Exercise, a divisive topic. Some people love it, there is nothing more enjoyable for them than working up a sweat and panting for breath. Others avoid it like the plague and have to have a pep talk with themselves just to pull on their running tekkies. However, the science is pretty clear on this one. Fitness and strength have a significant impact on your healthspan: the number of years someone is healthy without chronic and debilitating disease.

Now this is an interesting topic mainly because there are so many competing opinions about what types of exercise lead to longevity. So in this instance, we are going to the experts. When it comes to expertise on exercise and longevity there is only one name: Dr Peter Attia.

Peter Attia, MD, is the founder of Early Medical, a medical practice that applies the principles of Medicine 3.0 to patients with the goal of lengthening their lifespan and simultaneously improving their healthspan. He is also the author of the #1 New York Times Bestseller, Outlive: The Science and Art of Longevity.

Dr Attia recommends 2 areas of training: Cardiorespiratory fitness and strength training. Let's dive into these two and look at what types of exercises you need to do to maximise your healthspan

Cardiorespiratory Fitness:

Cardiorespiratory fitness is the ability of the cardiovascular and respiratory systems to supply oxygen-rich blood to working muscles during physical activity. The type of training that Dr Attia recommends is called VO2 Max training

VO2 max training refers to a type of exercise training aimed at improving your body's maximum oxygen consumption capacity. During exercise, your muscles need oxygen to produce energy. VO2 max is a measure of how effectively your body can deliver oxygen to the working muscles. It's often considered a marker of cardiovascular fitness and endurance in athletes.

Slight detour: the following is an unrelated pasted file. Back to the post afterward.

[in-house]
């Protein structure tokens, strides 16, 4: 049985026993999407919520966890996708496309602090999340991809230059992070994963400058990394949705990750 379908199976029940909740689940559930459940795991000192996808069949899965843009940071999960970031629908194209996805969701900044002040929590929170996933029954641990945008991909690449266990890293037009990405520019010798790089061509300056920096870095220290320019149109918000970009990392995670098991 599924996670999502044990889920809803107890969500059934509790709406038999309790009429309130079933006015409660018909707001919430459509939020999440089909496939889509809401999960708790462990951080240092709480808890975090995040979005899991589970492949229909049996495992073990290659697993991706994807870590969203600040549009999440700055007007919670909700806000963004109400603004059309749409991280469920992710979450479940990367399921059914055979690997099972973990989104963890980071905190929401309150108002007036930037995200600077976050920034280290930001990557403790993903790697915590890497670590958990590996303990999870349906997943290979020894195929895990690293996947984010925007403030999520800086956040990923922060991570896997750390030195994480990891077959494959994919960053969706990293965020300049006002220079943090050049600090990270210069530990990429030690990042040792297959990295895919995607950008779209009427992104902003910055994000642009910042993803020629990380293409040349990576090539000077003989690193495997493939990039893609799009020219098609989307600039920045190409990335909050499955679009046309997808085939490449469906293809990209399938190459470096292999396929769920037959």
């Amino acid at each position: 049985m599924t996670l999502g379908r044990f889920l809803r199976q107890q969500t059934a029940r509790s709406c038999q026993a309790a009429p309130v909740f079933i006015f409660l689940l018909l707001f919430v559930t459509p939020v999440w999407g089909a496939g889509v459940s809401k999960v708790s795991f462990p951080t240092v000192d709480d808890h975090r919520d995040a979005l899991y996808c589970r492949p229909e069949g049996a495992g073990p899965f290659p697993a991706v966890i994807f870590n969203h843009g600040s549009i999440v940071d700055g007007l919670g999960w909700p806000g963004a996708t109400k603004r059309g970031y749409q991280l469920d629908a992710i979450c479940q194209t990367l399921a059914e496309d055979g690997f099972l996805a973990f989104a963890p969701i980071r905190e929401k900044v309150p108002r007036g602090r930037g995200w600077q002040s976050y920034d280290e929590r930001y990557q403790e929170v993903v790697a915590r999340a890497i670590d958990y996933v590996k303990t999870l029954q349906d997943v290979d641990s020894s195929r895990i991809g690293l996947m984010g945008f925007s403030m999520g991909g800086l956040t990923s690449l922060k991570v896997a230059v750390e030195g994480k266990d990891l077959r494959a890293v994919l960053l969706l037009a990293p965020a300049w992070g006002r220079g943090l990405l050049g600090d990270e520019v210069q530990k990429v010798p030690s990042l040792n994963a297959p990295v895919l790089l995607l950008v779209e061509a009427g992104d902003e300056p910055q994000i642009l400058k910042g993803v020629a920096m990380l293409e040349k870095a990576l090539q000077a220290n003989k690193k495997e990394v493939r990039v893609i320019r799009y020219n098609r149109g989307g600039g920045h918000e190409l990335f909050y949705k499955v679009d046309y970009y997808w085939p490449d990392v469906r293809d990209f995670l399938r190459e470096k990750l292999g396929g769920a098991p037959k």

VO2 max training involves engaging in activities that challenge your cardiovascular system, such as running, cycling, or swimming, at a high intensity. The goal is to push your body to work at or near its maximum capacity, which stimulates adaptations in your cardiovascular system over time.

And the effects are immense:

Heart Health: VO2 max training strengthens the heart muscle, improves blood circulation, and lowers blood pressure. These factors contribute to a reduced risk of cardiovascular diseases such as heart attacks, strokes, and heart failure.

Metabolic Health: Cardiorespiratory training helps regulate blood glucose levels, improves insulin sensitivity, and promotes a healthier lipid profile. By reducing the risk of metabolic disorders, it decreases the likelihood of developing chronic diseases associated with premature death.

Mental Health: It's also not just about cardio, it helps your mind too. Regular aerobic exercise has been linked to improved mood, reduced stress levels, and enhanced cognitive function. Maintaining good mental health can positively impact overall well-being and longevity.

Here’s how Dr Attia describes the impact of VO2 Max training: “Your risk of death from having high cardiorespiratory fitness goes down by much more than your risk of death goes up from smoking or diabetes. So smoking and diabetes will double or triple your risk of death… but having very high cardiorespiratory fitness with a VO2 max that is Elite (top 2.5 percent of the population) is a five-fold reduction in all-cause mortality death from any kind”. Wow.

He recommends this simple example of VO2 Max training:

  • Jump on a Stationary exercise bike.
  • Peddle for four minutes at the highest output you can sustain.
  • Followed by 4 minutes of recovery (rest).
  • Repeat 5 times.

Strength Training:

Strength training, also known as resistance or weight training, involves exercises that target and strengthen muscles through the use of resistance.